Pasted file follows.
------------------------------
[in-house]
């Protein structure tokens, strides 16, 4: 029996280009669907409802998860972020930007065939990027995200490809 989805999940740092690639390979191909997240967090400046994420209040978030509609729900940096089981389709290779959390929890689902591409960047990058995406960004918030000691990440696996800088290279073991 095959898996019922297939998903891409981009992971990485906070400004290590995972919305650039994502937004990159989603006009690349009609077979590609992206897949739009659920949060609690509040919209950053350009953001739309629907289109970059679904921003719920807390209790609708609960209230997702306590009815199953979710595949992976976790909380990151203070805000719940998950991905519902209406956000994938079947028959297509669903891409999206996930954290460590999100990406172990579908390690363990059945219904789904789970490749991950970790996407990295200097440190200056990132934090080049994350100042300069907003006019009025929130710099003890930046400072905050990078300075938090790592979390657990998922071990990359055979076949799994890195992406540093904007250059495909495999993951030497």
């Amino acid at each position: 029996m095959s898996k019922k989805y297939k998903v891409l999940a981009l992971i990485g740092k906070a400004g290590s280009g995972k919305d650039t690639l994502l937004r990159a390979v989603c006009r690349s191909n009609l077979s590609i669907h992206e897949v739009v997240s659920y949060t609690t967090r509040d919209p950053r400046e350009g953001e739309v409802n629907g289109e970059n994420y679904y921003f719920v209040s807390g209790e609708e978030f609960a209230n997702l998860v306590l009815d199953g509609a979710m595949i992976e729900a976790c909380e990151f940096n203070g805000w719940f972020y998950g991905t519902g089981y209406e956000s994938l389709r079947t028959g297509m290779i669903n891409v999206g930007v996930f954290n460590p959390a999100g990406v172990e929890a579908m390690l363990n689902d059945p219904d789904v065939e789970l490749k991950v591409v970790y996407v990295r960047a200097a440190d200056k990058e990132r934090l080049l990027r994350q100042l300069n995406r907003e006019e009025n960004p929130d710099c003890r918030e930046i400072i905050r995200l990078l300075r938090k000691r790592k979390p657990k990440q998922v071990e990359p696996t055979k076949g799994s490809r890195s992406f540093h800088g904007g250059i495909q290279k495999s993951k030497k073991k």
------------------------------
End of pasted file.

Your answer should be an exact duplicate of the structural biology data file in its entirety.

[in-house]
């Protein structure tokens, strides 16, 4: 029996280009669907409802998860972020930007065939990027995200490809 989805999940740092690639390979191909997240967090400046994420209040978030509609729900940096089981389709290779959390929890689902591409960047990058995406960004918030000691990440696996800088290279073991 095959898996019922297939998903891409981009992971990485906070400004290590995972919305650039994502937004990159989603006009690349009609077979590609992206897949739009659920949060609690509040919209950053350009953001739309629907289109970059679904921003719920807390209790609708609960209230997702306590009815199953979710595949992976976790909380990151203070805000719940998950991905519902209406956000994938079947028959297509669903891409999206996930954290460590999100990406172990579908390690363990059945219904789904789970490749991950970790996407990295200097440190200056990132934090080049994350100042300069907003006019009025929130710099003890930046400072905050990078300075938090790592979390657990998922071990990359055979076949799994890195992406540093904007250059495909495999993951030497």
């Amino acid at each position: 029996m095959s898996k019922k989805y297939k998903v891409l999940a981009l992971i990485g740092k906070a400004g290590s280009g995972k919305d650039t690639l994502l937004r990159a390979v989603c006009r690349s191909n009609l077979s590609i669907h992206e897949v739009v997240s659920y949060t609690t967090r509040d919209p950053r400046e350009g953001e739309v409802n629907g289109e970059n994420y679904y921003f719920v209040s807390g209790e609708e978030f609960a209230n997702l998860v306590l009815d199953g509609a979710m595949i992976e729900a976790c909380e990151f940096n203070g805000w719940f972020y998950g991905t519902g089981y209406e956000s994938l389709r079947t028959g297509m290779i669903n891409v999206g930007v996930f954290n460590p959390a999100g990406v172990e929890a579908m390690l363990n689902d059945p219904d789904v065939e789970l490749k991950v591409v970790y996407v990295r960047a200097a440190d200056k990058e990132r934090l080049l990027r994350q100042l300069n995406r907003e006019e009025n960004p929130d710099c003890r918030e930046i400072i905050r995200l990078l300075r938090k000691r790592k979390p657990k990440q998922v071990e990359p696996t055979k076949g799994s490809r890195s992406f540093h800088g904007g250059i495909q290279k495999s993951k030497k073991k």